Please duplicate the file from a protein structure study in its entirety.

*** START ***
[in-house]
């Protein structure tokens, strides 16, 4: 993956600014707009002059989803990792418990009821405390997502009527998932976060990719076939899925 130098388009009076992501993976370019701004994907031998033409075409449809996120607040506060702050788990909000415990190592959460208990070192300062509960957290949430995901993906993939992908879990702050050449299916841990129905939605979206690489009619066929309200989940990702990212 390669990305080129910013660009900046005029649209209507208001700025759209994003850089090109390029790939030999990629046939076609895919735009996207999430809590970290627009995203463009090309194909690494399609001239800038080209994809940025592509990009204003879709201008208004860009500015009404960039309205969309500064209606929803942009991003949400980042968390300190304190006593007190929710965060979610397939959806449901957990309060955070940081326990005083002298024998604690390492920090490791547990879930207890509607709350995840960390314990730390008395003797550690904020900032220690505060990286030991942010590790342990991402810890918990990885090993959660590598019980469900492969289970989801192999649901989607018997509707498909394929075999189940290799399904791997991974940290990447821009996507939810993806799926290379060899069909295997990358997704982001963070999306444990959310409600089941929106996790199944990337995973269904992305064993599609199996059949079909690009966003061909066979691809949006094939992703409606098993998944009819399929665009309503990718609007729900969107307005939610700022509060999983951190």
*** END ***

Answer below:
[in-house]
């Protein structure tokens, strides 16, 4: 993956600014707009002059989803990792418990009821405390997502009527998932976060990719076939899925 130098388009009076992501993976370019701004994907031998033409075409449809996120607040506060702050788990909000415990190592959460208990070192300062509960957290949430995901993906993939992908879990702050050449299916841990129905939605979206690489009619066929309200989940990702990212 390669990305080129910013660009900046005029649209209507208001700025759209994003850089090109390029790939030999990629046939076609895919735009996207999430809590970290627009995203463009090309194909690494399609001239800038080209994809940025592509990009204003879709201008208004860009500015009404960039309205969309500064209606929803942009991003949400980042968390300190304190006593007190929710965060979610397939959806449901957990309060955070940081326990005083002298024998604690390492920090490791547990879930207890509607709350995840960390314990730390008395003797550690904020900032220690505060990286030991942010590790342990991402810890918990990885090993959660590598019980469900492969289970989801192999649901989607018997509707498909394929075999189940290799399904791997991974940290990447821009996507939810993806799926290379060899069909295997990358997704982001963070999306444990959310409600089941929106996790199944990337995973269904992305064993599609199996059949079909690009966003061909066979691809949006094939992703409606098993998944009819399929665009309503990718609007729900969107307005939610700022509060999983951190």